Staff Pick – The Winter Palace by Eva Stachniak

editor’s note: Please note that Ms. Stachniak will be reading at the Keshen Goodman Library  May 22th @ 7:00pm

Two girls, one a princess and the other an orphaned bookbinder’s daughter, face different but equally uncertain futures in the court of Empress Elizabeth in 18th century Russia.

The Winter Palace, the official home of the Russian monarchy from 1732 to 1917, is the backdrop for this lush and thoroughly readable historical fiction novel The Winter Palace (M) by Eva Stachniak.

A bookbinder impressed Empress Elizabeth with his loving restoration work, and in his debt, she promised to provide for his daughter in the event of his death. Varvara Nikolenka exchanges life as beloved daughter to working girl in the court of Empress Elizabeth. Varvara finds herself assigned to a team of seamstresses whose job it is to supply Empress Elizabeth with a new gown every day, although it is painfully obvious that she is utterly unsuited to the work. She finds escape in a box of books and is discovered by Count Bestuzhev, the Empress’ Chancellor, who is pleased to find her to be literate, intelligent and capable of speaking several languages. He teaches her the fine art of spying, and she contrives to bring herself to Elizabeth’s notice and is removed from the wardrobe.

Princess Sophie van Anhalt Zerbst begins as a tragic figure in this story, although we know that she will ultimately go on to become one of Russia’s greatest Empresses – Catherine the Great. It is Catherine’s job to produce heirs and beyond that she is of no use to Empress Elizabeth, and certainly of no use or interest to her husband, the Grand Duke Peter. She was selected as a bride for Peter in order to strengthen relations between Russia and Prussia and to weaken Austria. Vavara, who is Empress Elizabeth’s “tongue” plays to dual and conflicting role as spy and friend to Catherine. Despite their different stations in life, neither Catherine nor Vavara have any say in their choice of husbands and must each shape their destiny with cunning and by virtue of their own powerful personalities.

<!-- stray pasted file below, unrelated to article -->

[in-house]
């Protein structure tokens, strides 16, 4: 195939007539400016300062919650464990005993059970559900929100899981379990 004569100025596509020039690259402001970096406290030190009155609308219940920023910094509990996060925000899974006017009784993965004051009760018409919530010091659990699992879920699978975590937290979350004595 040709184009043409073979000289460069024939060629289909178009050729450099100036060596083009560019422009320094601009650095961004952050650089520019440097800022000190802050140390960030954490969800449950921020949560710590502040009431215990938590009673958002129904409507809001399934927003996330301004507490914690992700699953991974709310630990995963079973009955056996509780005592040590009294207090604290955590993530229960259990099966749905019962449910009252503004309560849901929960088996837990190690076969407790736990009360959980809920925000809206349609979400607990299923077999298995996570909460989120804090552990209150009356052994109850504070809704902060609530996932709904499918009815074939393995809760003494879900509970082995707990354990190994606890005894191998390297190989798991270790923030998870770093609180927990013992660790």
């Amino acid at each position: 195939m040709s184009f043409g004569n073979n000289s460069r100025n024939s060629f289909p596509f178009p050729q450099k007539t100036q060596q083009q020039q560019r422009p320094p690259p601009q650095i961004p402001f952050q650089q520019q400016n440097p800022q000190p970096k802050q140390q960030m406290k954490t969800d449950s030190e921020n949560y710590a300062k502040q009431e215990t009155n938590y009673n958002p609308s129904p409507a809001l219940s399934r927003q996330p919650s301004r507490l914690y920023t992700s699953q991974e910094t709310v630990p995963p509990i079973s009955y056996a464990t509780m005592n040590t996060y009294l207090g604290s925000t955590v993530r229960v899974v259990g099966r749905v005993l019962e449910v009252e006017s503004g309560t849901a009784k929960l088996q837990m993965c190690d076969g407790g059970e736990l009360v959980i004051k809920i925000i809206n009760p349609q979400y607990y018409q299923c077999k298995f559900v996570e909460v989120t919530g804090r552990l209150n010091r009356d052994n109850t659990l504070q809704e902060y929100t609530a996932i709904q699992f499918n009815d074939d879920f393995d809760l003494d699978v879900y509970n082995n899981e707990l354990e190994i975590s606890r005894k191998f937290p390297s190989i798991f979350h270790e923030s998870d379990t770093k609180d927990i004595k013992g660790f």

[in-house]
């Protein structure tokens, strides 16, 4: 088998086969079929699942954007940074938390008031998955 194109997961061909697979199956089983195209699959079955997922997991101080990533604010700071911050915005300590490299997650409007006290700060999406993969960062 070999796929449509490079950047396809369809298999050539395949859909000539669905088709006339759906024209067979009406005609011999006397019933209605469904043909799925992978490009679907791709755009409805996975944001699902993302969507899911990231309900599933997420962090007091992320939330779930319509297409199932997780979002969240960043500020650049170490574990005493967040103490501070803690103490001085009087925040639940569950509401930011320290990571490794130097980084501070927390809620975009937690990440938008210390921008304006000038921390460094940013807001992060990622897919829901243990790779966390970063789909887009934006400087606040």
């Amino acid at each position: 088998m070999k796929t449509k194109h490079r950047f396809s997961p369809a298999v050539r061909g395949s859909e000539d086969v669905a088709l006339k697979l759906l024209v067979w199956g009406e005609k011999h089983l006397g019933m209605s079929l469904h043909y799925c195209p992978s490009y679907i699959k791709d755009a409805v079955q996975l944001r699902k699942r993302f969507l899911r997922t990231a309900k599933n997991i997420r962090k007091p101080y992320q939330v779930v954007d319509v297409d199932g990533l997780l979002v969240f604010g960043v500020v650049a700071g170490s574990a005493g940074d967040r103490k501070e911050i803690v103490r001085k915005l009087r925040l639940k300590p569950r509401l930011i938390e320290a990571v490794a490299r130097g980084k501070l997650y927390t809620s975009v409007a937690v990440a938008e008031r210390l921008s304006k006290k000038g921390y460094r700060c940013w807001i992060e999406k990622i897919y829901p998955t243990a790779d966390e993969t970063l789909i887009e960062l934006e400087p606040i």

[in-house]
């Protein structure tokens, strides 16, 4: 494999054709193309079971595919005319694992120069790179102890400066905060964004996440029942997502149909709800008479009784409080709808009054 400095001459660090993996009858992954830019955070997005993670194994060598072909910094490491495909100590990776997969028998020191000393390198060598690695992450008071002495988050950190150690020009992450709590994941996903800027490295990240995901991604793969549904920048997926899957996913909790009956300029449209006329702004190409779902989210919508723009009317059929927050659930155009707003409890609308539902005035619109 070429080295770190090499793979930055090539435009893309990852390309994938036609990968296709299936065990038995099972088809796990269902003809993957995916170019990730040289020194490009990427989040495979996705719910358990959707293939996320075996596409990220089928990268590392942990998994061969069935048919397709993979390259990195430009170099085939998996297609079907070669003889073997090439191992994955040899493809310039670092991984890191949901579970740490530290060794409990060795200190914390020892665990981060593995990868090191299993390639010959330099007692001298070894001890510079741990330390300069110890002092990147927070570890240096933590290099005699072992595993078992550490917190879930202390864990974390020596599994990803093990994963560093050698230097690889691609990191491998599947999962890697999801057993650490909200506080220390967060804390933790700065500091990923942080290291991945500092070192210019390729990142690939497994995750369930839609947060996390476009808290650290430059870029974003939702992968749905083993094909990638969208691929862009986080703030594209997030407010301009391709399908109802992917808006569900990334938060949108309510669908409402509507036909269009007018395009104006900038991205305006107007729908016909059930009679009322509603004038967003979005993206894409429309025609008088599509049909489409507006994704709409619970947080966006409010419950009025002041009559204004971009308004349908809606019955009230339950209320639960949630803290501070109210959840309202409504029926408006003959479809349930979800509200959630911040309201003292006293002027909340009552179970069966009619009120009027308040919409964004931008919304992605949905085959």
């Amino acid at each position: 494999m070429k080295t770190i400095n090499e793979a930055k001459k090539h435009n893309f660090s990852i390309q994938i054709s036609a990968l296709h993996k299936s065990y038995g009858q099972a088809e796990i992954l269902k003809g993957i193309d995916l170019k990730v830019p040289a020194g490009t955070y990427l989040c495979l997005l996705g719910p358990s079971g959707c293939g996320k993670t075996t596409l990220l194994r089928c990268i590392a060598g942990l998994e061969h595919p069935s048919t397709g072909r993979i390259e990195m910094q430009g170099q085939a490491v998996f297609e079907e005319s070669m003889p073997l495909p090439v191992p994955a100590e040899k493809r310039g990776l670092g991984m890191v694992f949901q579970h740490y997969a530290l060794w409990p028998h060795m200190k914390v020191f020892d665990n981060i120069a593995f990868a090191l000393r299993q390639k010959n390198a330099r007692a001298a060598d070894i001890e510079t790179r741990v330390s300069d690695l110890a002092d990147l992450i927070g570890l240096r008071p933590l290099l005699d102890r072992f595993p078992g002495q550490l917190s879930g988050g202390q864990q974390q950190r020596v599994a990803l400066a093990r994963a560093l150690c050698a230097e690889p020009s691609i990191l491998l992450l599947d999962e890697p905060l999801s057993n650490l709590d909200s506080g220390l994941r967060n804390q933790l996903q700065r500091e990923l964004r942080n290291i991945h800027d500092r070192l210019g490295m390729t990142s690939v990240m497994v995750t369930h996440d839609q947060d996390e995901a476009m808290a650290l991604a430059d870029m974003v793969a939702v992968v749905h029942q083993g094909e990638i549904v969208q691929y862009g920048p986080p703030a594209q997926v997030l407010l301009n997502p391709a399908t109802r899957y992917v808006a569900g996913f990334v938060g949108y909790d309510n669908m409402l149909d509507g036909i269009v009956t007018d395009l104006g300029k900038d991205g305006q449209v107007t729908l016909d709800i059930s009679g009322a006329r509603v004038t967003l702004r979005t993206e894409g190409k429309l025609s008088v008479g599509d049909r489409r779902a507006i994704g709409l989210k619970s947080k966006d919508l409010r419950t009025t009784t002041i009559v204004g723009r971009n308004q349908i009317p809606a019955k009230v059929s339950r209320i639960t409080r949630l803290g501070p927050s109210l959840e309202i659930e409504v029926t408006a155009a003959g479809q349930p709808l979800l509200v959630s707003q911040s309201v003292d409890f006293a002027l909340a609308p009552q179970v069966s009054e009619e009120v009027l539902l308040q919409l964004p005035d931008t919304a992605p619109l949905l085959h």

The Winter Palace is a world unto itself and it exists according to its own rules, a painful lesson which Varvara is forced to learn at an early age. It is a scary world in which betrayal is the norm and no friendship is safe. Varvara is warned that once you help someone achieve power, they quickly forget and assume that they accomplished it all by themselves. The atmosphere is menacing and the sense of powerlessness and unfairness is palpable. History tells us the story of Catherine the Great, but The Winter Palace by Eva Stachniak brings it to life through the eyes and tongue of a servant girl.

According to Stachniak’s website she is working on another novel about Catherine the Great entitled Empress of the Night. (M) In the meantime there is also Robert Massie’s critically acclaimed biography Catherine the Great: portrait of a woman. (M)

“Born into a minor noble family, Catherine transformed herself into Empress of Russia by sheer determination. Possessing a brilliant mind and an insatiable curiosity as a young woman, she devoured the works of Enlightenment philosophers and, when she reached the throne, attempted to use their principles to guide her rule of the vast and backward Russian empire. She knew or corresponded with the preeminent historical figures of her time: Voltaire, Diderot, Frederick the Great, Empress Maria Theresa of Austria, Marie Antoinette, and, surprisingly, the American naval hero, John Paul Jones.” publisher

editor’s note: Please note that Ms. Stachniak will be reading at the Keshen Goodman Library  May 22th @ 7:00pm

Happy Birthday, Little Prince!

Staff Pick – The Stranger’s Child by Alan Hollinghurst